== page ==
‘Against basic ethos’: IPS officer quits in protest against citizenship bill
The bill was passed by the Lok Sabha shortly after midnight on Tuesday, following which Rajya Sabha passed the bill on Wednesday.Updated: Dec 12, 2019 08:28 IST
A senior IPS officer and Inspector General of Police posted to the Maharashtra State Human Rights Commission, Abdur Rahman, resigned from service, minutes after the Citizenship (Amendment) Bill, 2019, was passed in the Rajya Sabha.
“#CitizenshipAmendmentBill2019 is against the basic feature of the Constitution. I condemn this bill. In civil disobedience, I have decided not to attend office from tomorrow. I am finally quitting the service,” Rehman tweeted. “In the circumstances and owing to personal reasons, I would not be able to attend office on and from 12.12.2019,” Rehman wrote in his resignation letter to the additional chief secretary (home), Maharashtra.
In another tweet, Rehman added that the bill passed by the Upper House of Parliament is against India’s religious pluralism and that it violates Articles 14 (equal protection of law), 15 and 25 of the Indian Constitution.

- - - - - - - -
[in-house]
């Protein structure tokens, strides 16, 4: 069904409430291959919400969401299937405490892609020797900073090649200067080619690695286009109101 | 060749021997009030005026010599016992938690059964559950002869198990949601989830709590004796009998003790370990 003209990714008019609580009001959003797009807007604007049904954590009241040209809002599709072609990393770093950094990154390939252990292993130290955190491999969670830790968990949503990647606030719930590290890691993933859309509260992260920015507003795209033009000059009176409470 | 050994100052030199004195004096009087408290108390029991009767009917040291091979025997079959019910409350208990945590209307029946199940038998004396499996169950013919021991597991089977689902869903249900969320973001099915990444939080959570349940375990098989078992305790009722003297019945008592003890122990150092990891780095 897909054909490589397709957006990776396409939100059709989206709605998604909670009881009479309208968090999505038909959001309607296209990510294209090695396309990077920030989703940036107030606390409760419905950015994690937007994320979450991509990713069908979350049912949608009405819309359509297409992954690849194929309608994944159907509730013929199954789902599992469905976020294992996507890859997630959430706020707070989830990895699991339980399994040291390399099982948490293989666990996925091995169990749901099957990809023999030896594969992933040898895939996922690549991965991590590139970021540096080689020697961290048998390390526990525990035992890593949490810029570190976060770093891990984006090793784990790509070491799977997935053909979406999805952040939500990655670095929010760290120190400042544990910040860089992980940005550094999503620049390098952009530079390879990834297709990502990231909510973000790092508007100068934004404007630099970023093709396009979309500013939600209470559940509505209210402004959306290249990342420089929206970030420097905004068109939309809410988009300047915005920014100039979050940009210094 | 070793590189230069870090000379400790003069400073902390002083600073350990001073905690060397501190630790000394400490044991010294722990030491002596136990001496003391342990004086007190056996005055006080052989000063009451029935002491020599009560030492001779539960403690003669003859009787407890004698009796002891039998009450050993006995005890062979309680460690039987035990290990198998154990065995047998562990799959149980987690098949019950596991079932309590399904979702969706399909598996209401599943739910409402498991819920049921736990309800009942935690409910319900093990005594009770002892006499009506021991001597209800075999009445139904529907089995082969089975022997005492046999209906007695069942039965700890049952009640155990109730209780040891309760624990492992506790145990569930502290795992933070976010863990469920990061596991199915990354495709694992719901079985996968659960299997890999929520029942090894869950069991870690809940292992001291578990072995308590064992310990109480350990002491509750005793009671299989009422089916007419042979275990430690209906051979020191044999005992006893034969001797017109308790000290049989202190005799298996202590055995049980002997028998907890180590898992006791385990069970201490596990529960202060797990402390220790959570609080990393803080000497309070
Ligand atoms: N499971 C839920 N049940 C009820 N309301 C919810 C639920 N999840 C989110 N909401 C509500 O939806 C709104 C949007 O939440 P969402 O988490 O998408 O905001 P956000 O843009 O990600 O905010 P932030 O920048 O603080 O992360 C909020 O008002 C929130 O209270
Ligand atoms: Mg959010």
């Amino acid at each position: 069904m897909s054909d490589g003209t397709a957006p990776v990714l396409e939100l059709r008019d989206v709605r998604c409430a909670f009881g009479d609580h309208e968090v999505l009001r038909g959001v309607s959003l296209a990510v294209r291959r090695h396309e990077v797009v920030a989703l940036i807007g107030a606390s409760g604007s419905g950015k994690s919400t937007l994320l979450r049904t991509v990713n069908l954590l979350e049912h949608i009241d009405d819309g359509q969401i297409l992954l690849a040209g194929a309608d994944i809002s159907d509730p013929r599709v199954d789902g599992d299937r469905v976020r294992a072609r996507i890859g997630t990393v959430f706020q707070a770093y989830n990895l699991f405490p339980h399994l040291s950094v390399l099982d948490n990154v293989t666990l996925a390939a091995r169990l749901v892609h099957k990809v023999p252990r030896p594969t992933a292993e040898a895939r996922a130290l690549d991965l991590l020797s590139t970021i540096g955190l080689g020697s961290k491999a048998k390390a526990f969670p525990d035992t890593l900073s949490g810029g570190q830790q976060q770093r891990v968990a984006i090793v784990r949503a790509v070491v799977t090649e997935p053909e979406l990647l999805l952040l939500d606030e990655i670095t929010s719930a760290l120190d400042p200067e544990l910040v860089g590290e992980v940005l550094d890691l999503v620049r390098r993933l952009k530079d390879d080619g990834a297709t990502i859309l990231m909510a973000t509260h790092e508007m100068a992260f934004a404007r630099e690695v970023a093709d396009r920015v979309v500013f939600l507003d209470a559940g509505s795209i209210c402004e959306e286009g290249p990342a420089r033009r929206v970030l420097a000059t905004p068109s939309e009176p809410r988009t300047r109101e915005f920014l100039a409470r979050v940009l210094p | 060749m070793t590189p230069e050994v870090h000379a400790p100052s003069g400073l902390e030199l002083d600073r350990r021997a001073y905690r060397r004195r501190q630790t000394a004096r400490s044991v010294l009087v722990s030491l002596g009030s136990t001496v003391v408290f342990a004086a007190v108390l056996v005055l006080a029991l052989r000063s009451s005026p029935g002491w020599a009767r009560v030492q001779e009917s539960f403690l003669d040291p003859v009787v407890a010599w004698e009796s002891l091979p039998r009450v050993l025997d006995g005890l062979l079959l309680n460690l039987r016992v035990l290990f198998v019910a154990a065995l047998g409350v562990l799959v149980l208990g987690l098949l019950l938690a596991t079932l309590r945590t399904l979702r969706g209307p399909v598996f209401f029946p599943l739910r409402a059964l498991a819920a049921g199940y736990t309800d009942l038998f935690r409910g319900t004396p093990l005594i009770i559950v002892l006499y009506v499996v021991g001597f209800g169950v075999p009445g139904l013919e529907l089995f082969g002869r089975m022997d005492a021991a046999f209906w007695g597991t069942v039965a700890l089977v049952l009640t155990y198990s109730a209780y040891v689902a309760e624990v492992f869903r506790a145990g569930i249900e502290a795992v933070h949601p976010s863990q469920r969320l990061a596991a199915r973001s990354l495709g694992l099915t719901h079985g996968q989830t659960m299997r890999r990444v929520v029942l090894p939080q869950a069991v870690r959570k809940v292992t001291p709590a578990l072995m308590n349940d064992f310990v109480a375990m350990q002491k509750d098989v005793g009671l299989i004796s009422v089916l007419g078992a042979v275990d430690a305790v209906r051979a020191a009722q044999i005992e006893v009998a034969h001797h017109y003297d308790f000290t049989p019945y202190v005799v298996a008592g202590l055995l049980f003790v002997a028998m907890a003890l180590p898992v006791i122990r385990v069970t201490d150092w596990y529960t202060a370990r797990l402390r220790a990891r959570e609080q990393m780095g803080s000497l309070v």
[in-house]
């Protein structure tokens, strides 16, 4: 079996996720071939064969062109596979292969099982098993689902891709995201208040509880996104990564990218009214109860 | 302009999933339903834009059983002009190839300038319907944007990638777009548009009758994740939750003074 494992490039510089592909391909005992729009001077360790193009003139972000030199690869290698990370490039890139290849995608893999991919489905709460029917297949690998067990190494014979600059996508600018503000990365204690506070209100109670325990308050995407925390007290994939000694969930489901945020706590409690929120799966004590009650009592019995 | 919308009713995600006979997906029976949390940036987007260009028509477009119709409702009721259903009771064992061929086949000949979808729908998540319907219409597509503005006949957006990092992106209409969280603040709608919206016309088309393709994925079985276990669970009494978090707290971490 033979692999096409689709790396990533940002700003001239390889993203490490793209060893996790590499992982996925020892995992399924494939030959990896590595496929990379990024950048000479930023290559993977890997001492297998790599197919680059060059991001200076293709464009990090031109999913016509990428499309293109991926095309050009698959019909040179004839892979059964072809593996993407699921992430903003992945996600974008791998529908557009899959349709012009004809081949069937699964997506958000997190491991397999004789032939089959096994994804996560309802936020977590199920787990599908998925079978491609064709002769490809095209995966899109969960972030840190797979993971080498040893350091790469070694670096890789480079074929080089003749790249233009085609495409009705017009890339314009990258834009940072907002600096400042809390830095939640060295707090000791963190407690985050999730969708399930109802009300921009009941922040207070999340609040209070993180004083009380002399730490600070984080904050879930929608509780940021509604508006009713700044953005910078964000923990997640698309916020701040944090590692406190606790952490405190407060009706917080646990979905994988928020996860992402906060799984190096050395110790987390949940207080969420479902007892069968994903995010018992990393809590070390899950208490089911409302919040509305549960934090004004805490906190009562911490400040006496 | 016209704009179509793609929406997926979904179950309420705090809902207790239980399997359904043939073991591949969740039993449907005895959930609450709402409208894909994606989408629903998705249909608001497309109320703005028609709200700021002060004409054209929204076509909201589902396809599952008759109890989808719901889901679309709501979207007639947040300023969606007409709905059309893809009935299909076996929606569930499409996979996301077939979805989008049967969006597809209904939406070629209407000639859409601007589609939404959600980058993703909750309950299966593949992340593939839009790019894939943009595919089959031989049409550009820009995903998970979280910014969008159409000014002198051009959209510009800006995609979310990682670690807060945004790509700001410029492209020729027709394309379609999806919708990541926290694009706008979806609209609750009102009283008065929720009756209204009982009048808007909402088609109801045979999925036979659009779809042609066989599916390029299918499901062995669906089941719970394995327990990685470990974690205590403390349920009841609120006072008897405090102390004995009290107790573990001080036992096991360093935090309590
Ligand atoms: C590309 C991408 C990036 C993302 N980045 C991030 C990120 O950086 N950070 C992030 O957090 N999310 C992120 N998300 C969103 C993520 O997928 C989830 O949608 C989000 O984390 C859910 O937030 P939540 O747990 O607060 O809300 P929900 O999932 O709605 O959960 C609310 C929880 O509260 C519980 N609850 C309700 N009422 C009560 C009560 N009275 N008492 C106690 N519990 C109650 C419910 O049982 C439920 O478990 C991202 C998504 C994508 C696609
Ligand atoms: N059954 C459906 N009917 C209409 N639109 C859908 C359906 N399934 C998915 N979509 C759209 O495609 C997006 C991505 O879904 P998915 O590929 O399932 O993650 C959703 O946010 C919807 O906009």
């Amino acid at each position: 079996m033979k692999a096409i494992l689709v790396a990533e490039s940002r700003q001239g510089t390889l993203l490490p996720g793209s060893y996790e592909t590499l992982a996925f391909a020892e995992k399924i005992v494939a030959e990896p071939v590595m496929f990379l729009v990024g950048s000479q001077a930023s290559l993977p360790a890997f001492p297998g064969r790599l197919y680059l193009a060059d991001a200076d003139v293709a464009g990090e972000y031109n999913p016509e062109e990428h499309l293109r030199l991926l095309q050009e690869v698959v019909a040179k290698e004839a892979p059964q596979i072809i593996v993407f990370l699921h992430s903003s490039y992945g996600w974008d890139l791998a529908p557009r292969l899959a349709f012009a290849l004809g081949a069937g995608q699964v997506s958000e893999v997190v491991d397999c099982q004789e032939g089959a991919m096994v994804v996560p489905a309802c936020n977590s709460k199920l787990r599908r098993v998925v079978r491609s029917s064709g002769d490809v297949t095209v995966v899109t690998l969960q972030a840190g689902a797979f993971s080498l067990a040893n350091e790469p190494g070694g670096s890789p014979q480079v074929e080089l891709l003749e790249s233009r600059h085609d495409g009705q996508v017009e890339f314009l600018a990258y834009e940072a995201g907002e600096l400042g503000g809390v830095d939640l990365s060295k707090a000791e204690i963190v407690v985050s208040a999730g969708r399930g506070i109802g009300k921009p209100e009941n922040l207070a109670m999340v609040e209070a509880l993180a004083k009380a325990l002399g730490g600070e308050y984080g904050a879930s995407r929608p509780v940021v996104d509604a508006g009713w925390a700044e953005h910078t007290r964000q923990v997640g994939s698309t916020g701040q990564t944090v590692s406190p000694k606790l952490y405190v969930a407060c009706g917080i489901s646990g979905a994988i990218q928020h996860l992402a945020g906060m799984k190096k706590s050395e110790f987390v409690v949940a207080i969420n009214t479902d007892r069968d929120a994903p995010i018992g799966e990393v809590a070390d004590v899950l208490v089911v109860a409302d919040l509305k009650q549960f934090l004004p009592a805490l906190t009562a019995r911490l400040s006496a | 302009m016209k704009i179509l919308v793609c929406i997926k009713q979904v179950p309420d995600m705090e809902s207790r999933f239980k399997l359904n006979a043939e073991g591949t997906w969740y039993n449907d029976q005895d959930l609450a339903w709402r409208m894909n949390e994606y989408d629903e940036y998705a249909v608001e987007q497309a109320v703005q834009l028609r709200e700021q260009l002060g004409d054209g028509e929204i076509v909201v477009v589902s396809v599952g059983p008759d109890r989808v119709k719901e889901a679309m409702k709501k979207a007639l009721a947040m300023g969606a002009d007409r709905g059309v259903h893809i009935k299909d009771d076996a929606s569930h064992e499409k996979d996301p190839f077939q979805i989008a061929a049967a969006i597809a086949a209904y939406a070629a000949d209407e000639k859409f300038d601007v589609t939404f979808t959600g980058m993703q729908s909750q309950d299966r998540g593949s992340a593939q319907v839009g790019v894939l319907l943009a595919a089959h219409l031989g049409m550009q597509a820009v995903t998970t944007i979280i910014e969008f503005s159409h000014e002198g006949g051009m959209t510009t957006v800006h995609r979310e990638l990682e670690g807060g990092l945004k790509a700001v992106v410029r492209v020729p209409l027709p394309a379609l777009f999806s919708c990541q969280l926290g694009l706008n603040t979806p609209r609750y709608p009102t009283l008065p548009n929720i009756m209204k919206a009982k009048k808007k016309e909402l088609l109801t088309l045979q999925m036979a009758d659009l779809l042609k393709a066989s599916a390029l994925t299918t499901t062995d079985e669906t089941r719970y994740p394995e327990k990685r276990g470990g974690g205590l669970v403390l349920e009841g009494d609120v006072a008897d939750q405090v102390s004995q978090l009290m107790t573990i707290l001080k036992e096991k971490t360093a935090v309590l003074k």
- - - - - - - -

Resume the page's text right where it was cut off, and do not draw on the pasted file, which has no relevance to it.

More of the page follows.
Speaking to Hindustan Times, Rehman said a bill cannot be made on the basis of religion to deprive a person of citizenship. “Yes, I have resigned in protest because a bill such as this discriminates against the Muslim community and will deprive them of their rights. The bill is against the basic ethos that the constitution has enshrined upon the citizens of the country, which is why I do not accept the bill passed by the Parliament,” said Rehman.
The bill was passed by the Lok Sabha shortly after midnight on Tuesday, following which Rajya Sabha passed the bill on Wednesday. It amends the Citizenship Act, 1955, to make migrants who are Hindus, Sikhs, Buddhists, Jains, Parsis and Christians from Afghanistan, Bangladesh and Pakistan, who entered India on or before December 31, 2014, eligible for Indian citizenship.